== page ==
The impact of racism has been linked to birth disparities and mental health problems in children and adolescents. The biological mechanism that emerges from chronic stress leads to increased and prolonged levels of exposure to stress hormones and oxidative stress at the cellular level. Prolonged exposure to stress hormones, such as cortisol, leads to inflammatory reactions that predispose individuals to chronic disease.

One of the ways the Panthers protected children from institutional racism was through their Free Breakfast Program. It was originally coordinated by Ruth Beckford, an Afro-Haitian dance teacher. It was so popular that it spread to all BPP chapters nationwide. It became a core initiative of the party’s Survival Programs. By the end of 1969, over 20,000 children had been fed. The program’s success underscored the inadequacies of the federal government’s lunch programs in public schools across the country.

A former Panther described the program to the Guardian,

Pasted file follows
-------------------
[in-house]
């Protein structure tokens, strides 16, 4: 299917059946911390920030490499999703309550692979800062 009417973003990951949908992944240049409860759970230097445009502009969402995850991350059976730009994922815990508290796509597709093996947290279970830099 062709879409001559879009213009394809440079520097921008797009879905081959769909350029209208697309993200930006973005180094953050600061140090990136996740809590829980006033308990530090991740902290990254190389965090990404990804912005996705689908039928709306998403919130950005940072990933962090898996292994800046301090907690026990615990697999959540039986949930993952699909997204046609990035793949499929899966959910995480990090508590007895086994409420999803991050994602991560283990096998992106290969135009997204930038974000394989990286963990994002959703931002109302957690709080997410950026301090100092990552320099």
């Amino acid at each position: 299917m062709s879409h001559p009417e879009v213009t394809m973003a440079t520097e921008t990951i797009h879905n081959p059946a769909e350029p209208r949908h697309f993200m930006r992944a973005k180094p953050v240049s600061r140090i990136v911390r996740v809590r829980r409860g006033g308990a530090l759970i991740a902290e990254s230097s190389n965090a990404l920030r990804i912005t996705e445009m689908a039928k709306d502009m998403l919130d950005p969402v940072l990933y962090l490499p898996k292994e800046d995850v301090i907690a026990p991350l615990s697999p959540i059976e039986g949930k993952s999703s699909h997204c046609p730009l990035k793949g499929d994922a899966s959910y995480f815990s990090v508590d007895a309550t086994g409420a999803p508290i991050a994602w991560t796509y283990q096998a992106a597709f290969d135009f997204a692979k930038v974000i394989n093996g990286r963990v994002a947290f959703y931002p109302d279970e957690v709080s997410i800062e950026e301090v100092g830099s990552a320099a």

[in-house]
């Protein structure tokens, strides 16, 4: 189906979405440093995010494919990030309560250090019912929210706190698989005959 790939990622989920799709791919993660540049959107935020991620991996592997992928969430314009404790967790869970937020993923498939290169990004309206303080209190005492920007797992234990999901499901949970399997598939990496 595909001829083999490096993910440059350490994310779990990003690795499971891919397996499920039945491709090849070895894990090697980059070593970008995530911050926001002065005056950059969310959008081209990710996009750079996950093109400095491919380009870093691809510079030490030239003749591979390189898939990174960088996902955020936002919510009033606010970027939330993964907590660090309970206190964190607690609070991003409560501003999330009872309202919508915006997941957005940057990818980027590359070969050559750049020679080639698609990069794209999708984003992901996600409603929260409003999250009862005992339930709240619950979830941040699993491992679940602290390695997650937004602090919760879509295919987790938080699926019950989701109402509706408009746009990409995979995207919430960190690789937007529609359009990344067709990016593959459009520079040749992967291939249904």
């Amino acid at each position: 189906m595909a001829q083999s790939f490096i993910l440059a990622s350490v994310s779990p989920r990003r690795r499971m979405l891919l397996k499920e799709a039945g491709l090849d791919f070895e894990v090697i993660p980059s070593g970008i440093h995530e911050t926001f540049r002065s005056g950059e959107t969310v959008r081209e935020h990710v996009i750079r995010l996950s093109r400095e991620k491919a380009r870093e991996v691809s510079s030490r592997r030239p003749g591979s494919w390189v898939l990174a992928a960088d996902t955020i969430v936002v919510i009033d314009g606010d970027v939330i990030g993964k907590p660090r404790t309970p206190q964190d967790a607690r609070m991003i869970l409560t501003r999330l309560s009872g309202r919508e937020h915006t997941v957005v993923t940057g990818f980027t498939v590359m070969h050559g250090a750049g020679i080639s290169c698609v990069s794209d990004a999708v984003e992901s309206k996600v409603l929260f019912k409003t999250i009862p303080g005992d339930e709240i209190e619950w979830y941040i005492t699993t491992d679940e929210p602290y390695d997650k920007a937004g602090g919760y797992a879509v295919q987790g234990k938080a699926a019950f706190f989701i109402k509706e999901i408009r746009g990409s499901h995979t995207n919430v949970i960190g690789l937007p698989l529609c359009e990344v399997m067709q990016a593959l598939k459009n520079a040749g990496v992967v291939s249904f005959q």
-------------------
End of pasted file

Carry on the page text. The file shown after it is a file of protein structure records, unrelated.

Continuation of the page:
Billy X Jennings, a former Panther who now serves as the party’s archivist, worked at the original breakfast program at St Augustine’s. “Every office was required to send two people to learn how it ran so you can open one in your area,” he said. Jennings would work at St Augustine’s early in the morning before heading to class at Laney College. Soon after, the breakfast service expanded to 23 locations around Oakland.

The program addressed another significant obstacle facing children of color when faced with racism. Studies have shown that disparities in educational access and attainment, along with racism experienced in the educational setting, affect the trajectory of academic achievement for children and adolescents and ultimately impact health.

In dietary terms, the BPP’s Free Food Program ensured a basic level of nutritional stability for the kids it served, not to mention the greater health benefits. Children who regularly eat breakfast tend to have a lower BMI and are less likely to be overweight than those who eat breakfast less frequently. Studies in children suggest that breakfast eaters are more likely to meet daily nutrient intake guidelines compared with children who eat breakfast infrequently or skip breakfast.